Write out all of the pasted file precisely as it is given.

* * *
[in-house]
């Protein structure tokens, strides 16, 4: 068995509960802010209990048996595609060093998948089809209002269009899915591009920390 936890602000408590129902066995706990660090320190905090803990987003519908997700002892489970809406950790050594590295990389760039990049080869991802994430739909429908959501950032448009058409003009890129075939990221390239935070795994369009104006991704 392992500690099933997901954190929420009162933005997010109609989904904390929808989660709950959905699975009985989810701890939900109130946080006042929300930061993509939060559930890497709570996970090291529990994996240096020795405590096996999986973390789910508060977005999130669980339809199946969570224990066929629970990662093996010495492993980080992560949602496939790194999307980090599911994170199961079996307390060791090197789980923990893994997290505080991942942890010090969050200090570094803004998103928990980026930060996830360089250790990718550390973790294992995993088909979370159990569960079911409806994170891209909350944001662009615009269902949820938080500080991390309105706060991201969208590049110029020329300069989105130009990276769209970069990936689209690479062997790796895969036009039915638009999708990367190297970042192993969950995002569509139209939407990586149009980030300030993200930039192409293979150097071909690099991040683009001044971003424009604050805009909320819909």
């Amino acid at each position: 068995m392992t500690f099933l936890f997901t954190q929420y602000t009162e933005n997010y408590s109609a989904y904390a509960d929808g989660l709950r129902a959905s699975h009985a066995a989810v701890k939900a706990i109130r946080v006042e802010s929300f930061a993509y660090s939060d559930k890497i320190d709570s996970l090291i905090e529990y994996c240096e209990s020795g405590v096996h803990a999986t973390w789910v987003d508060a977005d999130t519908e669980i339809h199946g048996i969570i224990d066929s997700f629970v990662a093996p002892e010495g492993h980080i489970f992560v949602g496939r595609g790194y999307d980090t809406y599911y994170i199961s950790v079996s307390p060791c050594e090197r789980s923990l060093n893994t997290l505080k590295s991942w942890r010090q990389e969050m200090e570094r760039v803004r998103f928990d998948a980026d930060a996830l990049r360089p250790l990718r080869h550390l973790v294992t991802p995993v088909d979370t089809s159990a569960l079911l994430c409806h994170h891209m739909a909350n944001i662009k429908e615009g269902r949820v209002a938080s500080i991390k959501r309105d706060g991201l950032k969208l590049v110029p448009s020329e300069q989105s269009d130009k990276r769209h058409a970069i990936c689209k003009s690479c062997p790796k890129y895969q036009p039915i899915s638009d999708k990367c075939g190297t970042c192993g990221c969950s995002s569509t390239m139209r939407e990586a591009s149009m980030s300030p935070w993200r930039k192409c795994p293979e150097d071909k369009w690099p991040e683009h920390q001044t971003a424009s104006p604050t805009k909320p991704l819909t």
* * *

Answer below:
[in-house]
């Protein structure tokens, strides 16, 4: 068995509960802010209990048996595609060093998948089809209002269009899915591009920390 936890602000408590129902066995706990660090320190905090803990987003519908997700002892489970809406950790050594590295990389760039990049080869991802994430739909429908959501950032448009058409003009890129075939990221390239935070795994369009104006991704 392992500690099933997901954190929420009162933005997010109609989904904390929808989660709950959905699975009985989810701890939900109130946080006042929300930061993509939060559930890497709570996970090291529990994996240096020795405590096996999986973390789910508060977005999130669980339809199946969570224990066929629970990662093996010495492993980080992560949602496939790194999307980090599911994170199961079996307390060791090197789980923990893994997290505080991942942890010090969050200090570094803004998103928990980026930060996830360089250790990718550390973790294992995993088909979370159990569960079911409806994170891209909350944001662009615009269902949820938080500080991390309105706060991201969208590049110029020329300069989105130009990276769209970069990936689209690479062997790796895969036009039915638009999708990367190297970042192993969950995002569509139209939407990586149009980030300030993200930039192409293979150097071909690099991040683009001044971003424009604050805009909320819909």
């Amino acid at each position: 068995m392992t500690f099933l936890f997901t954190q929420y602000t009162e933005n997010y408590s109609a989904y904390a509960d929808g989660l709950r129902a959905s699975h009985a066995a989810v701890k939900a706990i109130r946080v006042e802010s929300f930061a993509y660090s939060d559930k890497i320190d709570s996970l090291i905090e529990y994996c240096e209990s020795g405590v096996h803990a999986t973390w789910v987003d508060a977005d999130t519908e669980i339809h199946g048996i969570i224990d066929s997700f629970v990662a093996p002892e010495g492993h980080i489970f992560v949602g496939r595609g790194y999307d980090t809406y599911y994170i199961s950790v079996s307390p060791c050594e090197r789980s923990l060093n893994t997290l505080k590295s991942w942890r010090q990389e969050m200090e570094r760039v803004r998103f928990d998948a980026d930060a996830l990049r360089p250790l990718r080869h550390l973790v294992t991802p995993v088909d979370t089809s159990a569960l079911l994430c409806h994170h891209m739909a909350n944001i662009k429908e615009g269902r949820v209002a938080s500080i991390k959501r309105d706060g991201l950032k969208l590049v110029p448009s020329e300069q989105s269009d130009k990276r769209h058409a970069i990936c689209k003009s690479c062997p790796k890129y895969q036009p039915i899915s638009d999708k990367c075939g190297t970042c192993g990221c969950s995002s569509t390239m139209r939407e990586a591009s149009m980030s300030p935070w993200r930039k192409c795994p293979e150097d071909k369009w690099p991040e683009h920390q001044t971003a424009s104006p604050t805009k909320p991704l819909t």